The Anthology, “Drinking Diaries: Women Serve Their Stories Straight Up,” To Be Published in September

It’s true–after three years of building our blog and compiling an amazing and varied archive of stories, we are so happy to announce that our book, Drinking Diaries: Women Serve Their Stories Straight Up, will be published this September by Seal Press.

We are so grateful for your readership and support, and hope you will continue to visit the blog and of course, spring for the book which is available now for pre-order on Amazon, Indiebound and B&N.com.

Our journey from blog to book has been both emotional and thrilling–and worth every minute. We’ve been working on this project together, since June 2008, and are proud to have created a blog covering anything and everything related to women and drinking. From celebration to revelation we like to say. A place where there is no judgment, where the stories we and other women share range from comical and celebratory to sexy and despairing. Where we offer news, profiles, research and opinions—all about women and their relationship with alcohol.

Drinking Diaries was conceived, sadly, as a result of Caren’s mother’s drinking. Well into her sixties, Caren’s mother’s wine habit went from socially acceptable and culturally expected (she’s French) to deeply problematic. A child survivor of the Holocaust, her mother began using alcohol to numb her pain. Caren watched in fear and bewilderment as her mother’s dependence on alcohol accelerated with warp speed.

Caren (l) and Leah (r)

Leah, also the child of an alcoholic, whose mother has been sober for over 35 years, was the person Caren turned to. Together on Leah’s front porch, Caren would lament about her mother’s drinking. Then, over a Friday night dinner with our husbands, we decided that there was no place for women to share their stories—the sad, happy and everything in between—of drinking and the effect it has on their life. We would provide that place.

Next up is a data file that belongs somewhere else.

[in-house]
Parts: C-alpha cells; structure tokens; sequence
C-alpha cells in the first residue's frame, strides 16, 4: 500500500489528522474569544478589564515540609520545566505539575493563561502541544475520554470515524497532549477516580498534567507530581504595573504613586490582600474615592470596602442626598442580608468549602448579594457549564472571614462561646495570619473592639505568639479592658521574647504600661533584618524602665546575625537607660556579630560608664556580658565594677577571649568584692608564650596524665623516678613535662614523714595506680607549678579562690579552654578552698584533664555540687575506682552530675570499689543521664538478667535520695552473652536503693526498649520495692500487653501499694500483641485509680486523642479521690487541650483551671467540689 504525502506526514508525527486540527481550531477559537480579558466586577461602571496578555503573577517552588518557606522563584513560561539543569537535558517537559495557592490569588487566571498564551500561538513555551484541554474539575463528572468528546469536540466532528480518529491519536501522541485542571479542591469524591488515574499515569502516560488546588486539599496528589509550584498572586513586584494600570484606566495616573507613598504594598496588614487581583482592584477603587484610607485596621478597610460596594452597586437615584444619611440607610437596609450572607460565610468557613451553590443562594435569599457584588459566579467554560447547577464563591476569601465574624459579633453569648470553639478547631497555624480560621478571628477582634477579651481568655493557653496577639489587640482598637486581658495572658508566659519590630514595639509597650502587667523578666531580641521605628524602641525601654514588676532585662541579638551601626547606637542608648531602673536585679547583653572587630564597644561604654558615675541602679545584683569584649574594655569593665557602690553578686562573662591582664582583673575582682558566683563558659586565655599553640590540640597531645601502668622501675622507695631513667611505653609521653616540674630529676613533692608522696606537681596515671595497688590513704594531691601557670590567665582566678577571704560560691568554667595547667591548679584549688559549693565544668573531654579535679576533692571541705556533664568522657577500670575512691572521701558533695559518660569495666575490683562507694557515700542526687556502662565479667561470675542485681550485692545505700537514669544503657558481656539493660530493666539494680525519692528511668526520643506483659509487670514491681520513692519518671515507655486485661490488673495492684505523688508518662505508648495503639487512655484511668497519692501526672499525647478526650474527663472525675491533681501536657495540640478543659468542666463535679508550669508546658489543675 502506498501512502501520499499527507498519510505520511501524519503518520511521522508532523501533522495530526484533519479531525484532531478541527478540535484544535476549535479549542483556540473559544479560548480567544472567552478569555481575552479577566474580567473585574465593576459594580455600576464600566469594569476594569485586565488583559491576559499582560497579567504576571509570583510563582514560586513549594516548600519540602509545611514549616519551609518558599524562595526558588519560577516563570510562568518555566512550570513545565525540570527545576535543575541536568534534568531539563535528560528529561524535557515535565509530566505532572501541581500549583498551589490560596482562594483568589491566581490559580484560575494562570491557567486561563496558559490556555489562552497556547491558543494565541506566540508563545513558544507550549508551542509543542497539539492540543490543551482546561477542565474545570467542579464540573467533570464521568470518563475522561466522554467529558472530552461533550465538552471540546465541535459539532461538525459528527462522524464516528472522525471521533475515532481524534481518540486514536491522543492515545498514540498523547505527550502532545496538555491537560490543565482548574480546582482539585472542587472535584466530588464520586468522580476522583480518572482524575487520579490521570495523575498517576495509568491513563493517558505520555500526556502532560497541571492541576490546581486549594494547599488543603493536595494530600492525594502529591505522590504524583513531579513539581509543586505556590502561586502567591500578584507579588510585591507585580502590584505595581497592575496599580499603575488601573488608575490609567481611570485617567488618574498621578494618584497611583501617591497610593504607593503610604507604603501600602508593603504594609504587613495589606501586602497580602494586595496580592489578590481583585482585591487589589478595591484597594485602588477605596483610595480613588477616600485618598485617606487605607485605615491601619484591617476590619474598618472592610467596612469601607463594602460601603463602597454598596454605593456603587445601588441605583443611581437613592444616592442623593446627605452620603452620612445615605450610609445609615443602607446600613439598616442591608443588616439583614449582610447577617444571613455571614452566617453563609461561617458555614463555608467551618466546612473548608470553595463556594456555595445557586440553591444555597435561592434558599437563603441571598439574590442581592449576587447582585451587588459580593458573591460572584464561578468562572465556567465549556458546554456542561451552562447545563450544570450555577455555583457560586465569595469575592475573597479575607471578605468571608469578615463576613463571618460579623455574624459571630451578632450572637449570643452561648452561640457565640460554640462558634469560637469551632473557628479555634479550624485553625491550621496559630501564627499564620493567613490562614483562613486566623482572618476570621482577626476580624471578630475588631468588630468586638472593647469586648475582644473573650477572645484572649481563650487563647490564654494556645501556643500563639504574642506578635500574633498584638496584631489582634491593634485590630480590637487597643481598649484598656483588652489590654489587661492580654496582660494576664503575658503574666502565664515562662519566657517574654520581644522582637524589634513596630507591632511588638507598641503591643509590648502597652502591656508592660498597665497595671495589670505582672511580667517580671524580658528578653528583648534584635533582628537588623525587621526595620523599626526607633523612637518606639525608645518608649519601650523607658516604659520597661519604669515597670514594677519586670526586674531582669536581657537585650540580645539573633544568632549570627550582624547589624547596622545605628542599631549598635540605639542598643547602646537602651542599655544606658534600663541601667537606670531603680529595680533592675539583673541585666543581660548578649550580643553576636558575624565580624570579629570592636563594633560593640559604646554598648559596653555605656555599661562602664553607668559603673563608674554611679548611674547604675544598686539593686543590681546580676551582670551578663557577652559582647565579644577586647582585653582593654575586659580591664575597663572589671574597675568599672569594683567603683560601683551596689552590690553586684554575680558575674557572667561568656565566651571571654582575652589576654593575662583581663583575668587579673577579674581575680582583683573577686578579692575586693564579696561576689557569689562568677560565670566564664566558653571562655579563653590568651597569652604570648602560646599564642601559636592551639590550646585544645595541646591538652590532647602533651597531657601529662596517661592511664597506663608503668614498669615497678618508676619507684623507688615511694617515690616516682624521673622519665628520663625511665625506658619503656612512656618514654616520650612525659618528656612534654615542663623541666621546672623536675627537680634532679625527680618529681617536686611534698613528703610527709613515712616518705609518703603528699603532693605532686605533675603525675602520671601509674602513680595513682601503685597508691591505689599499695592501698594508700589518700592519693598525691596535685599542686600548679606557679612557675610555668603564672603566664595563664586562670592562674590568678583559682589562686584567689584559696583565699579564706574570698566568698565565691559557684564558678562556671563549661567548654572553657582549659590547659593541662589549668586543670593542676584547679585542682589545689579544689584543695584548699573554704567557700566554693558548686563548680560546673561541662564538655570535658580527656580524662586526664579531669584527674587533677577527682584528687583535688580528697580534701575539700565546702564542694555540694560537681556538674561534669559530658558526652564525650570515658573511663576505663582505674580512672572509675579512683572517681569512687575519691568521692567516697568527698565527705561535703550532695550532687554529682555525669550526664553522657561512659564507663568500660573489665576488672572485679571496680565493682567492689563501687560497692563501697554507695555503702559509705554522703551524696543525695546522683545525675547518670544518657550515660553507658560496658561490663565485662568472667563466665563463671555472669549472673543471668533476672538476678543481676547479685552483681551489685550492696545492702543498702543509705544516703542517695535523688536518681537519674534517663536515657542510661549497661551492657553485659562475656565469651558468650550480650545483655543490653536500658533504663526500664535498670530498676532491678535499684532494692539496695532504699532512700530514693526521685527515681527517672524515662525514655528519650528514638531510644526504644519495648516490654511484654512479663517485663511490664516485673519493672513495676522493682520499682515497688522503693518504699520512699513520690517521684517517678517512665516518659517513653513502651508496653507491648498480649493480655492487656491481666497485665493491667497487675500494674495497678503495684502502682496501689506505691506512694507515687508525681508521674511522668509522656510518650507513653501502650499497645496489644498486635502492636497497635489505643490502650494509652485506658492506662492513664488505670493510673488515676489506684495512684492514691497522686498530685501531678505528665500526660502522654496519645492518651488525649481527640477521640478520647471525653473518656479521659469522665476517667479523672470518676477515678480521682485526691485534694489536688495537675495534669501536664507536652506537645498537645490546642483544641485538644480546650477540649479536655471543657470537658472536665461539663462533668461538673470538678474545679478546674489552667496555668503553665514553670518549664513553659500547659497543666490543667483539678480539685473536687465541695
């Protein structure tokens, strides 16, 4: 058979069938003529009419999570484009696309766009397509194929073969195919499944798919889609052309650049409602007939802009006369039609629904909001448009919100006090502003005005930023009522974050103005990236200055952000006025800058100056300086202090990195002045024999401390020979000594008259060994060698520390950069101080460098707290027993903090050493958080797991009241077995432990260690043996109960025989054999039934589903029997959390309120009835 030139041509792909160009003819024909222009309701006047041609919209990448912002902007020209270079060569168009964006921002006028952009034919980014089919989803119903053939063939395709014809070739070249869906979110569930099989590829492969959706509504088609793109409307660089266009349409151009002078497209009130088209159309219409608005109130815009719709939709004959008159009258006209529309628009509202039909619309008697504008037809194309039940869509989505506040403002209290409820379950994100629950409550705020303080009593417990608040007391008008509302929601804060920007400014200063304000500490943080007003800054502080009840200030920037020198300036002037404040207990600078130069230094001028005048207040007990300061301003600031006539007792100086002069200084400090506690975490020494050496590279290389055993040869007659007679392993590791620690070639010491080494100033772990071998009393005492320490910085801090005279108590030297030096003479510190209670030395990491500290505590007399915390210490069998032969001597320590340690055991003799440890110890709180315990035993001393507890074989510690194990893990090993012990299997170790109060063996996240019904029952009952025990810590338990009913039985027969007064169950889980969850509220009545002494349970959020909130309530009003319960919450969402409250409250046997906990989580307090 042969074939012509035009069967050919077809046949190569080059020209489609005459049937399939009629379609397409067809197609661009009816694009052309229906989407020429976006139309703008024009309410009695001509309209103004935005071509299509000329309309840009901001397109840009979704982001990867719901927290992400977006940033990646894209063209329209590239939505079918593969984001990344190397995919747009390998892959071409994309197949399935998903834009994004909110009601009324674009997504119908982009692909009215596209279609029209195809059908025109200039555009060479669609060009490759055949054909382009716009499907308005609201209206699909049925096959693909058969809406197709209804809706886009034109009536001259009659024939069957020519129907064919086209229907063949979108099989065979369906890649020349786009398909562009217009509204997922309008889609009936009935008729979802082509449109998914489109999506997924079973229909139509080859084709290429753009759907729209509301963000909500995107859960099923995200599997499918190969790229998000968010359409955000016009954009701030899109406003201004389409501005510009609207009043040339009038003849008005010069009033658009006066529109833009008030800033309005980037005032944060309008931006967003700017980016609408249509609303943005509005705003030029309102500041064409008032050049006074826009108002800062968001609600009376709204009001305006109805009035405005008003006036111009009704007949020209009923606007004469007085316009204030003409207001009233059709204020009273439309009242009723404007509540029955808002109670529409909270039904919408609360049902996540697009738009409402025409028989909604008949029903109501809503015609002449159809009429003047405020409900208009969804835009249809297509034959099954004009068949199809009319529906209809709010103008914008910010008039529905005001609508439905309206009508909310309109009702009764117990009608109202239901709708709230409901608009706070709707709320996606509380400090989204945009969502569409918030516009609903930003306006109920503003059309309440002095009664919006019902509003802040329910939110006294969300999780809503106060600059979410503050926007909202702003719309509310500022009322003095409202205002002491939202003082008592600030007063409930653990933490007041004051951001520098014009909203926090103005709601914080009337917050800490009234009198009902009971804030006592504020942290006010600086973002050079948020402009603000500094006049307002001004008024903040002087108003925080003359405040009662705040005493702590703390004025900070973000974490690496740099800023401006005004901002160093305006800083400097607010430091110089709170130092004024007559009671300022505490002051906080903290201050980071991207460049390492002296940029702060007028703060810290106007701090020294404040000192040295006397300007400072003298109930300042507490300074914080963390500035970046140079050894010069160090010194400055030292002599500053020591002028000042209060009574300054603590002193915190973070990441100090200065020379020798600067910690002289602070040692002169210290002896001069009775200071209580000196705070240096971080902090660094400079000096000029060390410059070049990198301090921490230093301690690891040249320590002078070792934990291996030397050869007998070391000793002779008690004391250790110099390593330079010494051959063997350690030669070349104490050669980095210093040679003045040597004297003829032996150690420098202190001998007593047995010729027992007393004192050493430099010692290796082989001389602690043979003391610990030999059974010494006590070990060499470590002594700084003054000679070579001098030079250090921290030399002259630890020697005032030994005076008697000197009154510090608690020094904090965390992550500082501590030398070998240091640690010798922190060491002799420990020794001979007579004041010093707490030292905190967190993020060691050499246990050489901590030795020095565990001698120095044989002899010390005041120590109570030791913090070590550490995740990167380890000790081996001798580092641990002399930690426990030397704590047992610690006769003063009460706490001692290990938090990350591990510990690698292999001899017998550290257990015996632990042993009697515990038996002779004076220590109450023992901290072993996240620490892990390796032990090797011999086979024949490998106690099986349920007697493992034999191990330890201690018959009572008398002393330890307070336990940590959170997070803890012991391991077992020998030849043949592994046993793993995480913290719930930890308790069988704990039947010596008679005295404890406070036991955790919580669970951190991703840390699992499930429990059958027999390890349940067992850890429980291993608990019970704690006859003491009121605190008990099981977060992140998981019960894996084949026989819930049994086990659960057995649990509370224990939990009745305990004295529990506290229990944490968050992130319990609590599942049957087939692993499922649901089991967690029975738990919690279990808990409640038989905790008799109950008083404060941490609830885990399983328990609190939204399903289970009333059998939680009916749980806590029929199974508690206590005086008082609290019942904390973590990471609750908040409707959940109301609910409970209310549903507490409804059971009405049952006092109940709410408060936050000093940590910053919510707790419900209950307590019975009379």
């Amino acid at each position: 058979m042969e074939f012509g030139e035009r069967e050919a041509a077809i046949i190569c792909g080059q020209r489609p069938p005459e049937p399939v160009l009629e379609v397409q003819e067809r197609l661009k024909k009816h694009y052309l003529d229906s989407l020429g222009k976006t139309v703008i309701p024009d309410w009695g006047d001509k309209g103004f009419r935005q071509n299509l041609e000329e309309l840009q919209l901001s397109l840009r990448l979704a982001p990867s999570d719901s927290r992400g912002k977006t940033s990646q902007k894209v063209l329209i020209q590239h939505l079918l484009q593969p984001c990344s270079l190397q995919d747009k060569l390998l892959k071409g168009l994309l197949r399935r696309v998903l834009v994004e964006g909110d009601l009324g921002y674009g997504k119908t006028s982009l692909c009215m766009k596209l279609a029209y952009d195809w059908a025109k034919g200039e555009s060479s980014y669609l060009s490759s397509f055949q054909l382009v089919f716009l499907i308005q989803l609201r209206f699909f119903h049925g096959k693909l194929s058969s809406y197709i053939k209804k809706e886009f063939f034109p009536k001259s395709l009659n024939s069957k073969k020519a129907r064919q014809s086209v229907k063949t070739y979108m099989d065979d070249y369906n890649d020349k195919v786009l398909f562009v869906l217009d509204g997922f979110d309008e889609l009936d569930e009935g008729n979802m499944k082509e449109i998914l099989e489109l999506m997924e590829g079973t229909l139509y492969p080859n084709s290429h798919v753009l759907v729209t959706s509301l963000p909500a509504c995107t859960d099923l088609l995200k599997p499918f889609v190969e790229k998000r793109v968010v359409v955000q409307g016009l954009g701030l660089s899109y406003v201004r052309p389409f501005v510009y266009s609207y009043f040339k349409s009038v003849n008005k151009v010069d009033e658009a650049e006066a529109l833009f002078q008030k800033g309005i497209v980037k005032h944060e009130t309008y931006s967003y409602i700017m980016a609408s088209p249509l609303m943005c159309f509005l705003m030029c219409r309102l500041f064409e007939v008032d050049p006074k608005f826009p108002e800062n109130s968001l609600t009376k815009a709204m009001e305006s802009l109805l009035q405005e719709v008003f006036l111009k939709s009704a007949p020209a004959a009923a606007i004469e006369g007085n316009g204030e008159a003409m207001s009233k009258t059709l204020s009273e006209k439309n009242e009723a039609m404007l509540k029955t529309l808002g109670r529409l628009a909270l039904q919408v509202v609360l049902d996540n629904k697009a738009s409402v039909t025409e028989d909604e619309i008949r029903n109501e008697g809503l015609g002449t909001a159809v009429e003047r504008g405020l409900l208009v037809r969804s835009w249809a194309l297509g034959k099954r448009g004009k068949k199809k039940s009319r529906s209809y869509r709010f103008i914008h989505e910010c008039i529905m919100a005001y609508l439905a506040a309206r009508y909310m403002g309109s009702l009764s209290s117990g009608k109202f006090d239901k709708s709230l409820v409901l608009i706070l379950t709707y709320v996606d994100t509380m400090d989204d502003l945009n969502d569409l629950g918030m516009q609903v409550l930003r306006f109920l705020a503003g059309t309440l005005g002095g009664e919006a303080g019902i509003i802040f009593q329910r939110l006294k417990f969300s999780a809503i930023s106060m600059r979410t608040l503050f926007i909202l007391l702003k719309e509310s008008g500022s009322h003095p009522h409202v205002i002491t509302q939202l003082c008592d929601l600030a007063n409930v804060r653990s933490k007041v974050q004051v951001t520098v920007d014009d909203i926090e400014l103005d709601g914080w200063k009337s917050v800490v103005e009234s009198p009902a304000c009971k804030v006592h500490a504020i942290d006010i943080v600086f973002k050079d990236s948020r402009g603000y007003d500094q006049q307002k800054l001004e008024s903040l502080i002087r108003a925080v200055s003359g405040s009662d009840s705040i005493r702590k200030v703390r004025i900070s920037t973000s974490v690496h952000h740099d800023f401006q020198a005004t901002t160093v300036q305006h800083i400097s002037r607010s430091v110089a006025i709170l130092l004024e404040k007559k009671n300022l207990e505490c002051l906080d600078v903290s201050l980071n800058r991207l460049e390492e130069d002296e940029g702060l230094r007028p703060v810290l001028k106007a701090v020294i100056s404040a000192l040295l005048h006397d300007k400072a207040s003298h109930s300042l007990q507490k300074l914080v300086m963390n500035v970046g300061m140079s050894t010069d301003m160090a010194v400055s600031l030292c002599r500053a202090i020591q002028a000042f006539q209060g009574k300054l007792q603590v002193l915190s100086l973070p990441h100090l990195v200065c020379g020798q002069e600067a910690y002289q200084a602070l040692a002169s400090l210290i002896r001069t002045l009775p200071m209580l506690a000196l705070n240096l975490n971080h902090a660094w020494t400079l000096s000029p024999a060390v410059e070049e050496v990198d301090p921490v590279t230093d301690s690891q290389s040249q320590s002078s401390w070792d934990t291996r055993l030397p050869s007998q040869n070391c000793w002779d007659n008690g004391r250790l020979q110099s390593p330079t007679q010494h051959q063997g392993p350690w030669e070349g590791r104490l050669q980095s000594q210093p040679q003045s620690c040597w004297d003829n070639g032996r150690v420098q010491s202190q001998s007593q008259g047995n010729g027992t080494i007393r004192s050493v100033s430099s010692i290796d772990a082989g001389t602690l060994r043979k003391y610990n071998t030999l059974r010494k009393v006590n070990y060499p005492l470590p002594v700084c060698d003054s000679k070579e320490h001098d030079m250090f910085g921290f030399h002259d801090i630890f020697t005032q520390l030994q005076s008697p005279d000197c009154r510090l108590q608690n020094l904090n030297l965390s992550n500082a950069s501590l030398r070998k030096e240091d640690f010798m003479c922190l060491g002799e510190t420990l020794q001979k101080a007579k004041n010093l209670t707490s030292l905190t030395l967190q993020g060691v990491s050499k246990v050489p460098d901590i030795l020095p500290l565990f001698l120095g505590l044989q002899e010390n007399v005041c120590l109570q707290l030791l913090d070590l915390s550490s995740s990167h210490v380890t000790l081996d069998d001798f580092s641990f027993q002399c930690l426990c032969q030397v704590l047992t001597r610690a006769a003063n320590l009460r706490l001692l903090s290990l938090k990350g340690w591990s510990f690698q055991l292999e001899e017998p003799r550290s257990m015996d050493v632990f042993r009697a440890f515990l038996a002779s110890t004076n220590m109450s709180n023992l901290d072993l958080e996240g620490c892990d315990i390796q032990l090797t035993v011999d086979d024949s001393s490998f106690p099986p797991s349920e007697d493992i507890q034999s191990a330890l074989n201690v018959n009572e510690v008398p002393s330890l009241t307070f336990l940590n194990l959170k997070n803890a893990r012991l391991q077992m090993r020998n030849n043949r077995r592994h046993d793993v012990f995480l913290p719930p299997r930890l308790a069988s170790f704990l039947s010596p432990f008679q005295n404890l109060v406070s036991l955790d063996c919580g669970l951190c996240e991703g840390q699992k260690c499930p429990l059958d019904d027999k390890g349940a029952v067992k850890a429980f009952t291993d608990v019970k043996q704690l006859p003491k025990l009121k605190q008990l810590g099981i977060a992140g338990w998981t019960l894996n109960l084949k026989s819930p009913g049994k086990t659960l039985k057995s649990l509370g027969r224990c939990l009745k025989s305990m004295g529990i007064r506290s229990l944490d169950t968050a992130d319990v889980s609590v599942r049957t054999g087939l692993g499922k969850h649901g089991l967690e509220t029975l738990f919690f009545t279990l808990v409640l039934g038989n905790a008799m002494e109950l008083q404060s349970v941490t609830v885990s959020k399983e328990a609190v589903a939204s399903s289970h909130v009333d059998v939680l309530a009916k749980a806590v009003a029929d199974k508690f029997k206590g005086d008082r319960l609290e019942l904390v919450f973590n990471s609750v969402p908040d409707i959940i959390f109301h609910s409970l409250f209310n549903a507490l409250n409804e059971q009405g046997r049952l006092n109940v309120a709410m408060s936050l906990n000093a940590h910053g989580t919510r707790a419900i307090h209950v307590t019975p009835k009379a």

In an effort to discover who the readers—of the future book we hoped to publish—would be, we started the Drinking Diaries blog. We queried women authors to do Q&A interviews, and let out shrieks of jubilation when we got a “yes” from accomplished writers like Joyce Maynard, Jackie Mitchard and Julie Powell. They all had tales to contribute. We went to blogging conferences and writing workshops, asking women along the way to share their stories. Sex and drinking. Parenting and drinking. Work and drinking. Family and drinking. Culture and drinking. Health and drinking. Nearly three years later, it’s all here.

Somewhere along the way, we were deemed “experts” on the subject of women and drinking. We’ve been interviewed for radio shows and TV-news programs, and featured on various blogs. Recently, Caren wrote an article, “The Art of Mindful Drinking,” and did a related podcast for a national magazine.

Both mothers of three children each, we start our twice-weekly work sessions with a catch-up walk through a beautiful Long Island Sound-lined park before returning to our office—Caren’s kitchen. Over mugs of tea and handfuls of almonds, we bicker like an old married couple over grammar, Leah’s blackberry addiction, and Caren’s roving attention toward shopping websites. Some stories make us laugh hysterically like two teenage girls. Others hit very close to home. And when we “score” an interview or get a response from a high-profile person we never expected to get, we high-five like football players.

When we’re not working together on the forthcoming anthology, we are working independently from home on new posts for the blog, which we update every Monday, Wednesday and Friday. We touch base via email and phone several times a day, basking in glory on a day when the blog has a high number of hits, and sharing frustration when a writer fails to turn in a piece that she swore was coming yesterday.

This journey has grown from seed on Leah’s porch, to stalk with our blog, to blossoming flower this Fall, when the book hits the shelves—both virtual and in bookstores. Our partnership is a labor of love more than a business venture. The stories are there. We are just asking women to scratch the surface and let them out.

 

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